If I’ve learned one thing during the last couple of books I’ve written, it’s to stop trying to fix what isn’t broken. One thing I wanted to change about my process was writing snippets of scenes out of order. I wanted to start with chapter one and write straight through to the end. Well…nope. Can’t do it. Ain’t never gonna be able to do it. I’ve now stopped trying.
So here’s an example of what a very early page from 72 Hours might have looked like:
Facing down an irate, grenade-toting guerilla beat the hell out of knocking back umbrella drinks in this sun-drenched purgatory any day.
But Alex Rossi waited, boiling in the unforgiving humidity. Any second now, the man whoâ€™d killed his mother might walk around that corner.
He loosened his grip on the glass before it could shatter in his hand. Wouldnâ€™t want to startle the mimosa-serving legion of Malibu Ken dolls.
But twenty-five years of waiting might come to a head in this tourist trap of an outdoor cafÃ©, and if Alex didnâ€™t get to release some tension soon, the glass was toast.
Grace bounced gently on the balls of her feet, clenching and unclenching her fists at her side. In brand-new khaki cargo pants and a tight-fitting, long-sleeved black t-shirt, with her favorite Nike crosstrainers on her feet, she was ready. To use a phrase from her youth, she was pumped.
And the waiting sucked. They were at rest on the far side of a neighboring island, waiting for the go signal. Carmen was monitoring and feeding Gallagher live satellite feed, and now some of the finest agents in the world were now on standbye, waiting for her eight-year-old son to have to take a leak.
â€œNegative is no, affirmative is yes. Geez, Rossi, and all this time I thought you were a pro.â€
A whole new kind of anger grabbed Alexâ€™s gut and gave it a squeeze. They were picking on his kid? Nobody messed with a Rossi and got away with it, even if he had to drag their bully asses home and beat the crap out of their dads for it.
â€œIâ€™m not a close my eyes and think of England kinda girl.â€
She zeroed back in on Contadinoâ€™s sidekickâ€™s Achilles tendon. That she couldnâ€™t see the gun she guessed was pressed against either Carmenâ€™s temple or the nape of her neck kept her from pulling the trigger. If he was holding it casuallyâ€”merely in the vicinity of her headâ€”she might risk a shot. Sheâ€™d bet money the sidekick was actually holding the gun away from Carmen, enabling him to shoot either his hostage or Alex in a split second, but she wasnâ€™t willing to bet Carmâ€™s life on it.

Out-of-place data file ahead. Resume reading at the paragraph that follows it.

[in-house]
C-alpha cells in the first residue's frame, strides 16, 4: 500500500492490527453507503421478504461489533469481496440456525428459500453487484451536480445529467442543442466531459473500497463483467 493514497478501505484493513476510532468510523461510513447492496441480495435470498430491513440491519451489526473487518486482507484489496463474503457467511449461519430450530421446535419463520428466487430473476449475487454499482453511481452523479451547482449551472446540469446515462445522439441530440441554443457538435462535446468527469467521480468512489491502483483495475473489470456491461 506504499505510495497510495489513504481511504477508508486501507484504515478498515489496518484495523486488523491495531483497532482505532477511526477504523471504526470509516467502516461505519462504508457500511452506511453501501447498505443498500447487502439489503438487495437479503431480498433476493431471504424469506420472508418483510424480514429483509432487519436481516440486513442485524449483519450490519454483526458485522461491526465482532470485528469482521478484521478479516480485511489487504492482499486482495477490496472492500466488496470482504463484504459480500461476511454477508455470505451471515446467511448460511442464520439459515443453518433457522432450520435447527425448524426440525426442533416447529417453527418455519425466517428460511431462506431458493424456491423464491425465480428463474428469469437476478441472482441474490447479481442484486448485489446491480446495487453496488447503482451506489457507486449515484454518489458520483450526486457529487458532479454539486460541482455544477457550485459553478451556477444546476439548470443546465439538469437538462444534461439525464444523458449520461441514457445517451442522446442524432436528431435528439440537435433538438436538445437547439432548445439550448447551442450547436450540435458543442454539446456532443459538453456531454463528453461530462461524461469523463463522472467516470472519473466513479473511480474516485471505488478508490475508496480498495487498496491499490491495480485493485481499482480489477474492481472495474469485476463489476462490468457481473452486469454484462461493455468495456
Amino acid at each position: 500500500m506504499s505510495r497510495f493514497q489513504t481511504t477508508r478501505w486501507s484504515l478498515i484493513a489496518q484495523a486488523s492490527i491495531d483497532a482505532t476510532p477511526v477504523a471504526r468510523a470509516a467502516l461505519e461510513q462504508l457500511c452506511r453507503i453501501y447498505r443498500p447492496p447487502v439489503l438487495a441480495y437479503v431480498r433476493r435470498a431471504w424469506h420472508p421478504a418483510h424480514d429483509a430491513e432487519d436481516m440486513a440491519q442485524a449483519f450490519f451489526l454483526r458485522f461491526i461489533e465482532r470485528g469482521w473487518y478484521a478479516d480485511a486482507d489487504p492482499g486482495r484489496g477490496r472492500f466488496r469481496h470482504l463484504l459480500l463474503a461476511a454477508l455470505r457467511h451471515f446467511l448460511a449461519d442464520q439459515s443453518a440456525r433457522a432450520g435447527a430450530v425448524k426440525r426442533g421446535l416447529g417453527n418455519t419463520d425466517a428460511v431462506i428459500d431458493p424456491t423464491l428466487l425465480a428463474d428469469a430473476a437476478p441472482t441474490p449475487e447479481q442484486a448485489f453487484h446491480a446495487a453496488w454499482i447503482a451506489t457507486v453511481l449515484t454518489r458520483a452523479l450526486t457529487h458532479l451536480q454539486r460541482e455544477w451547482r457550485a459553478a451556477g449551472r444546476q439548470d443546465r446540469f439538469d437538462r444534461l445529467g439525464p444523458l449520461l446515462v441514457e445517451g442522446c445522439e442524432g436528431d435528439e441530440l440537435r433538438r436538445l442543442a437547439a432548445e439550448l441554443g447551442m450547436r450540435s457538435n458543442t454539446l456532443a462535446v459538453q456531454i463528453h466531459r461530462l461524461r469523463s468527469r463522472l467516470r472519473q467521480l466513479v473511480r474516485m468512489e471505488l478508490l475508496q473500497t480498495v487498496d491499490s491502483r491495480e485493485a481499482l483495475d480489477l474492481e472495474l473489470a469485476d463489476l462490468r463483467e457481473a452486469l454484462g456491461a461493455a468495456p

â€œYou want to drive around in a minivan like every other suburban parent, but yours is bulletproof, Alex. What does that say about your life?…
Granted, the bits between the XXs are usually a bit longer, but I don’t want a 2-page blog entry here. I use the XXs because they’re easy to search for. When I’m about 3/4 into my word count, I go through the XXs and make a list of what needs to happen to make each XX go away.
The big “con”: This method makes it very, very hard to write a proposal. You’re not allowed to send scenes from chapters 1, 6, 11, and 19. About one and a half chapters at the beginning come to me without much work, but then, when I’ve gotten to know the characters and what they’re up to, they start feeding me scenes and bits of dialogue from later in the book.
The big “pro”: There’s almost always a scene to fit my mood. I could expand the scene with Gallagher arguing with Rossi in the helicopter, or work on the sex scene or head right into the action scene. Each scene is a puzzle piece, and if something comes to me, I’m free to slip that piece in where it goes. I can’t imagine working a puzzle from left to right and having to put aside a recognizable piece because I’m not there yet.
I love reading about the processes of other writers and seeing if there’s anything I can poach to make myself more efficient. I thought writing in a straight line would help. Now I’m totally okay with the fact it doesn’t. Those dumb little XXs work for me, so it’s time to stop trying to fix what’s not broken.